In 2015, she made her debut in the FIA World Touring Car Championship, as the series visited the Nordschleife for the first time. Racing alongside some of the world's leading touring cars drivers, Schmitz scored points and claimed a top-10 finish in her first ever race at the wheel of the All-Inkl.com Münnich Motorsport Chevrolet Cruze. She would repeat the same result one year later in another guest-entry. She is so far the last woman to have scored points in the now-rebranded WTCR championship.


The whole motor racing community paid tributes to the legendary racer. From Formula One to the Nürburgring racetrack; from her Frikadelli Motorsport team to all the drivers that competed against her and that were inspired by her upbeat personality.


“Sabine’s achievement in scoring points in the WTCC of course broke new ground and demonstrated a huge talent." – said Michéle Mouton, President of the FIA Women IN Motorsport commission.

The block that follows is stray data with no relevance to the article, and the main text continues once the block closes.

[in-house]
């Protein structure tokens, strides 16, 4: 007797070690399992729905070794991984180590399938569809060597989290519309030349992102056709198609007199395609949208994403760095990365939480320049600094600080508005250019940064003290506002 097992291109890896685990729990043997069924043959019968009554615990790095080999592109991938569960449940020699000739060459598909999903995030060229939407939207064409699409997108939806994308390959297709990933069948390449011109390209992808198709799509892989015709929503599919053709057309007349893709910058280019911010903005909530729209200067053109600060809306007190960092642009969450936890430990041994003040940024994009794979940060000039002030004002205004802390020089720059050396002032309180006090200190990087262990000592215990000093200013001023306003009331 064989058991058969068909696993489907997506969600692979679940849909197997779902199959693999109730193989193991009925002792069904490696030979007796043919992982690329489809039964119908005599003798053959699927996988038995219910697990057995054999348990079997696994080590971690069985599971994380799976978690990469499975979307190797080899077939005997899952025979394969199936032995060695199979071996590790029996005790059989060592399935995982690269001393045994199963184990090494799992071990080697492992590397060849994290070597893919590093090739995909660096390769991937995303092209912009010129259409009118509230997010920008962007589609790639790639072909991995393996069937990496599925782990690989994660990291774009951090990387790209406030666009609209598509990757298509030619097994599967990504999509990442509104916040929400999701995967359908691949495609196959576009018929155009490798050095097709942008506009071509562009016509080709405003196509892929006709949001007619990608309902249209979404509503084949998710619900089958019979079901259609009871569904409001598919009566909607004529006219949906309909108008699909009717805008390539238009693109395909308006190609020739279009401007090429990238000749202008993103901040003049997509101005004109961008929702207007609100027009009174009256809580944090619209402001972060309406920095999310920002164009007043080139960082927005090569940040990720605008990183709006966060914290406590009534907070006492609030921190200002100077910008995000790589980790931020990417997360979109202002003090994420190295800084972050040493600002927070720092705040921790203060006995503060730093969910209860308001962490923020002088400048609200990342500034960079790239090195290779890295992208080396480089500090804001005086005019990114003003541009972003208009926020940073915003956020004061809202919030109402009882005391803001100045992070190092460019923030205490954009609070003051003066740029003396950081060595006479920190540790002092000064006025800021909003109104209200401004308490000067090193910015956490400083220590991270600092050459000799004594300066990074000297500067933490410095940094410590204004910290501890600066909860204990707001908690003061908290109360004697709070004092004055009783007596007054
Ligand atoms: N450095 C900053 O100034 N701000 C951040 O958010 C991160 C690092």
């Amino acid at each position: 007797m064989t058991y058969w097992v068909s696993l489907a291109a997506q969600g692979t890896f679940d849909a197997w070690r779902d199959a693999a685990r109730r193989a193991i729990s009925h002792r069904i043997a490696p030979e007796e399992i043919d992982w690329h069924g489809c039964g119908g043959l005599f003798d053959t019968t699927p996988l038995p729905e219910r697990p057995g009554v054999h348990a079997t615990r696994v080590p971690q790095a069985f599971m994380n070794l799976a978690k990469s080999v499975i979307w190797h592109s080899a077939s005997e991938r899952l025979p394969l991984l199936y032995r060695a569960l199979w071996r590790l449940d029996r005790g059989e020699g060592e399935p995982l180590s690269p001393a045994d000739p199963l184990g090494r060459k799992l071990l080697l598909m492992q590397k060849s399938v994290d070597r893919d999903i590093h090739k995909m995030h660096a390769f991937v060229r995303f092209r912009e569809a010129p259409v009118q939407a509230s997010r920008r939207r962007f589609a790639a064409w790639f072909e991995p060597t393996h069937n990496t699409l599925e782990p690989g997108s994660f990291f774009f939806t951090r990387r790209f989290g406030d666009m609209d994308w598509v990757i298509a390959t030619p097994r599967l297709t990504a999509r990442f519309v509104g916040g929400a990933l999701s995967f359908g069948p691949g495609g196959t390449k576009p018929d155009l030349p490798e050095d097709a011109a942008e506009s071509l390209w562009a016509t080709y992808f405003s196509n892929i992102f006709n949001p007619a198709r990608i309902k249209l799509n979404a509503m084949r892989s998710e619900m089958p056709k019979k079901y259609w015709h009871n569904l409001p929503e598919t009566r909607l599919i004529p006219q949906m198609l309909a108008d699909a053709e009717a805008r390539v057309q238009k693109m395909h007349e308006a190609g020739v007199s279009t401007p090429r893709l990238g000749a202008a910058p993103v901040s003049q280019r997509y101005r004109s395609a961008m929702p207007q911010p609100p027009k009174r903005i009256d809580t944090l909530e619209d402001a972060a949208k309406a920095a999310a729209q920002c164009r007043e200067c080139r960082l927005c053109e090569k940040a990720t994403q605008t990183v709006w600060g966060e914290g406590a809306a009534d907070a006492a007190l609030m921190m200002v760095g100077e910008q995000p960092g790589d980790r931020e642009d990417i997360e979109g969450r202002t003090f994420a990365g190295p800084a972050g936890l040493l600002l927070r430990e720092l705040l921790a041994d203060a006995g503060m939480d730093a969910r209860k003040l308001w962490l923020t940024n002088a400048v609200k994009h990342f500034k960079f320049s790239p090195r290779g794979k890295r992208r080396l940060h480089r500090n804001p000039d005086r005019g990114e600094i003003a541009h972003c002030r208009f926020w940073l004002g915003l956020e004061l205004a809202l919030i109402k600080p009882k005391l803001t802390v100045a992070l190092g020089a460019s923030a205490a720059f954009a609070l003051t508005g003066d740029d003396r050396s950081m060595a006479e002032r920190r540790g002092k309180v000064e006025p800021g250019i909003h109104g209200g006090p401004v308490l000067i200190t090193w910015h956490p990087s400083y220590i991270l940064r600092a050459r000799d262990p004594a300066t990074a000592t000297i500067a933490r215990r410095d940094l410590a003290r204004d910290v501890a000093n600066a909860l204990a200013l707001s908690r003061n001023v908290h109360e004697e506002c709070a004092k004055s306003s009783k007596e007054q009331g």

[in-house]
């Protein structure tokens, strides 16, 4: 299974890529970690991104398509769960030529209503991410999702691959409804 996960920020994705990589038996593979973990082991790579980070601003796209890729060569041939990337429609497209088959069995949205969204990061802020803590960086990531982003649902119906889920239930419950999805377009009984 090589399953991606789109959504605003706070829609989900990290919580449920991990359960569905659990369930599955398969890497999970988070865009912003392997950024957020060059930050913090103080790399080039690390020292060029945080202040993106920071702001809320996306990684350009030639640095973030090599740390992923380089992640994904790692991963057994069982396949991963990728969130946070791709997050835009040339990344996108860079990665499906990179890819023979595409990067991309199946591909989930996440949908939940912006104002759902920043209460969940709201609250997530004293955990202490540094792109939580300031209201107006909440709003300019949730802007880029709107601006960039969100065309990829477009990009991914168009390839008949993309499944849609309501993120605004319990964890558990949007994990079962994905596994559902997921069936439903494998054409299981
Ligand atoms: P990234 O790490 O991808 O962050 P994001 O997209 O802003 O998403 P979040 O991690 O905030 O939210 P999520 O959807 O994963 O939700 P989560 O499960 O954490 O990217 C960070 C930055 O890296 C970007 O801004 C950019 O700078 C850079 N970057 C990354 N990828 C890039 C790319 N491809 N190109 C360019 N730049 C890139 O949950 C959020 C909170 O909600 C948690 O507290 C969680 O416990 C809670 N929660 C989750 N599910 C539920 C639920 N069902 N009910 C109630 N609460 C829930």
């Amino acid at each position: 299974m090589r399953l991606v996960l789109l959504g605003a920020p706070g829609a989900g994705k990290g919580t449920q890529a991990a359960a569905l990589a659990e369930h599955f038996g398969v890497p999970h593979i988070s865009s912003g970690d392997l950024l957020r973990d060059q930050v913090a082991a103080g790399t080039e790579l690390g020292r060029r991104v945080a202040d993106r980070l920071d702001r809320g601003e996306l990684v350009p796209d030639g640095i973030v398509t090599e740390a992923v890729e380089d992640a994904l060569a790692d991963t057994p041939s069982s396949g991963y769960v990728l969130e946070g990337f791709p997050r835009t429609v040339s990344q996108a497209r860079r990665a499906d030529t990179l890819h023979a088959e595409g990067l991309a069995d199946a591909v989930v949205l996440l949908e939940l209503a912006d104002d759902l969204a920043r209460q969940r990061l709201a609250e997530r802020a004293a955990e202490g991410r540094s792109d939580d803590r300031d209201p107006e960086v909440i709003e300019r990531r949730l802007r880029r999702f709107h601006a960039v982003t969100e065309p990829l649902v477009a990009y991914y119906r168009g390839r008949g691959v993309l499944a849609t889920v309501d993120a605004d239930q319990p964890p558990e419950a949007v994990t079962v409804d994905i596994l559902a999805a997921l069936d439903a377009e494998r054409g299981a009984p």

"But Sabine achieved so much more in life and her career both in motor racing and broadcasting. She was a tremendous ambassador for FIA Women in Motorsport and it makes us all extremely proud in terms of what she accomplished and the many women she inspired to follow in her footsteps. This is a great loss and our hearts go out to all her loved ones."


"The Nürburgring has lost its most famous female racing driver" – can be read on the circuit's Twitter profile. "Sabine Schmitz passed away far too early after a long illness. We will miss her and her cheerful nature. Rest in peace Sabine!"


Most of today's female drivers also posted tributes to the German legend on their social media profiles, as some of them try to follow in her footsteps at the Green Hell.

Her youtube onboards at her home track often went viral, with a generation of young drivers looking up to her outstanding abilities.


Everyone that could meet her on track will forever cherish the experience – such as those lucky tourists that ejonyed her heart-stopping laps in the Ring Taxi.

The 2004 Top Gear episode where she tried to lap under the 10 minute mark in a Ford Transit van will remain one of the most extraordinary and entertaining collective memories of a driver whose popularity managed to cross the boundaries of our sport.